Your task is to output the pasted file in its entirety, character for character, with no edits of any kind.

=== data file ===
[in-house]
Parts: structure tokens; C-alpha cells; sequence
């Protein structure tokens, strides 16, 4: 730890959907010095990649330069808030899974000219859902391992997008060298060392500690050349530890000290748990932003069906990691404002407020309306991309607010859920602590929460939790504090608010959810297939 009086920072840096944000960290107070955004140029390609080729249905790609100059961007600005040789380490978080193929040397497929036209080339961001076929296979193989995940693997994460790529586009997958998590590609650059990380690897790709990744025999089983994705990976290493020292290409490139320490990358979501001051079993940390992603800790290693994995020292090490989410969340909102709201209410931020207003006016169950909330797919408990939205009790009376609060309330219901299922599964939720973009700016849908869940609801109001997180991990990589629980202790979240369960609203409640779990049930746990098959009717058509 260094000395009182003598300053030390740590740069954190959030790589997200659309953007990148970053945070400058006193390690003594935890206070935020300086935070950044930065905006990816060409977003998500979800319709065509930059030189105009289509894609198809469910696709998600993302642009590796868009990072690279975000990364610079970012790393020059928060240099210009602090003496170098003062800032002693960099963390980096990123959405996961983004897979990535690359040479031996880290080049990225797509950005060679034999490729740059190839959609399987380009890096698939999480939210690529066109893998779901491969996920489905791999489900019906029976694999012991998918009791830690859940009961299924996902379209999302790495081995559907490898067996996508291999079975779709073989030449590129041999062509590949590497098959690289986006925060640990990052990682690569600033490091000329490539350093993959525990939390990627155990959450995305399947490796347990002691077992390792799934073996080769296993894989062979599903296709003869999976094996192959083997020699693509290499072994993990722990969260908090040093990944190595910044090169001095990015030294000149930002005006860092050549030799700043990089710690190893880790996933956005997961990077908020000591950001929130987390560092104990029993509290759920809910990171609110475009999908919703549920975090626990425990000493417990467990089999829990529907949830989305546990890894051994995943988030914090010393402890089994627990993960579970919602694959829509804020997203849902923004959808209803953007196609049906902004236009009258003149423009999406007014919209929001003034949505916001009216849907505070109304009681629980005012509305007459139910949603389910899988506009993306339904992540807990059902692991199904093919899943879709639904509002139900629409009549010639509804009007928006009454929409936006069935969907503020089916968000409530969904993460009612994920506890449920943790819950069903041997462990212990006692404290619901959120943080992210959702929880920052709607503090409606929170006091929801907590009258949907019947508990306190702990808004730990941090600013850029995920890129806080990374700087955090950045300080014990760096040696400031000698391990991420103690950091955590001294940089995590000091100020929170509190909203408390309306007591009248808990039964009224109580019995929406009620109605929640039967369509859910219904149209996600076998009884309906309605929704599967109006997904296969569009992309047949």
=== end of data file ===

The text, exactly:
[in-house]
Parts: structure tokens; C-alpha cells; sequence
């Protein structure tokens, strides 16, 4: 730890959907010095990649330069808030899974000219859902391992997008060298060392500690050349530890000290748990932003069906990691404002407020309306991309607010859920602590929460939790504090608010959810297939 009086920072840096944000960290107070955004140029390609080729249905790609100059961007600005040789380490978080193929040397497929036209080339961001076929296979193989995940693997994460790529586009997958998590590609650059990380690897790709990744025999089983994705990976290493020292290409490139320490990358979501001051079993940390992603800790290693994995020292090490989410969340909102709201209410931020207003006016169950909330797919408990939205009790009376609060309330219901299922599964939720973009700016849908869940609801109001997180991990990589629980202790979240369960609203409640779990049930746990098959009717058509 260094000395009182003598300053030390740590740069954190959030790589997200659309953007990148970053945070400058006193390690003594935890206070935020300086935070950044930065905006990816060409977003998500979800319709065509930059030189105009289509894609198809469910696709998600993302642009590796868009990072690279975000990364610079970012790393020059928060240099210009602090003496170098003062800032002693960099963390980096990123959405996961983004897979990535690359040479031996880290080049990225797509950005060679034999490729740059190839959609399987380009890096698939999480939210690529066109893998779901491969996920489905791999489900019906029976694999012991998918009791830690859940009961299924996902379209999302790495081995559907490898067996996508291999079975779709073989030449590129041999062509590949590497098959690289986006925060640990990052990682690569600033490091000329490539350093993959525990939390990627155990959450995305399947490796347990002691077992390792799934073996080769296993894989062979599903296709003869999976094996192959083997020699693509290499072994993990722990969260908090040093990944190595910044090169001095990015030294000149930002005006860092050549030799700043990089710690190893880790996933956005997961990077908020000591950001929130987390560092104990029993509290759920809910990171609110475009999908919703549920975090626990425990000493417990467990089999829990529907949830989305546990890894051994995943988030914090010393402890089994627990993960579970919602694959829509804020997203849902923004959808209803953007196609049906902004236009009258003149423009999406007014919209929001003034949505916001009216849907505070109304009681629980005012509305007459139910949603389910899988506009993306339904992540807990059902692991199904093919899943879709639904509002139900629409009549010639509804009007928006009454929409936006069935969907503020089916968000409530969904993460009612994920506890449920943790819950069903041997462990212990006692404290619901959120943080992210959702929880920052709607503090409606929170006091929801907590009258949907019947508990306190702990808004730990941090600013850029995920890129806080990374700087955090950045300080014990760096040696400031000698391990991420103690950091955590001294940089995590000091100020929170509190909203408390309306007591009248808990039964009224109580019995929406009620109605929640039967369509859910219904149209996600076998009884309906309605929704599967109006997904296969569009992309047949």